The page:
It might be that animas, dexcom and the JDRF are taking steps in the right direction and moving towards a ‘cure’, but like alison, i can’t get excited. I was told at diagnosis there would never be a cure in my lifetime, only to be told a few months later i would get one in ‘the next ten years’. That ten years has gone now and I’m still waiting. Steps in the right direction (ala this) are obviously a good thing, but i just can’t really get that excited about it…

    pancreai. New word of the day

  10. Tim

    @Samantha I dimly remember having a discussion at the last Shoot Up night out about building our own artificial pancreai out of MDF, bits of plastic, elastic bands and bubble wrap. This, my friends, is surely the way forward.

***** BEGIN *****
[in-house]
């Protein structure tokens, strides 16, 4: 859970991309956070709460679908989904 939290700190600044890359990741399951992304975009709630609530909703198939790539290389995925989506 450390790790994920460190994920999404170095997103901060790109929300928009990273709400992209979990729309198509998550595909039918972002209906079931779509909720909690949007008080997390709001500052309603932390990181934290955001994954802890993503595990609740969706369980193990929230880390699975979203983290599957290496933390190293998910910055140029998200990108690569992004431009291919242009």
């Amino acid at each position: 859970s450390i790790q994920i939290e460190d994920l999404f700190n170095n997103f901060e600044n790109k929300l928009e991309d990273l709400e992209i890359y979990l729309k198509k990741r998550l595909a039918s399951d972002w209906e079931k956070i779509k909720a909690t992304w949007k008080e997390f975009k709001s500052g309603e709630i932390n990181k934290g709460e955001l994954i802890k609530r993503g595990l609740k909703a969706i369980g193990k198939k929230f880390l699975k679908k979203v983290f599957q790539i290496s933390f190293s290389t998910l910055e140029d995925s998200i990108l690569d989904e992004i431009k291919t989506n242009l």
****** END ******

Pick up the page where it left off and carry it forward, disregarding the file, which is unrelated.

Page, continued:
11. Ckoei

    I think pancreAI hits the artificial&intelligent bull in its eye. With pancreases you’re going to end up with undulating eggs. And “MDF, bits of plastic, elastic bands and bubble wrap” will be better spent on building a time machine in which to cruise towards a future containing pancreAI.

  12. Caro

    Thank you Alison!

    I’ve been quite surprised to find that I’m not in a minority with the way I feel, but I also agree with the other Caroline here that my control freak side may also have something to do with my scepticism! I can’t imagine ever handing over all that control to a computerised device.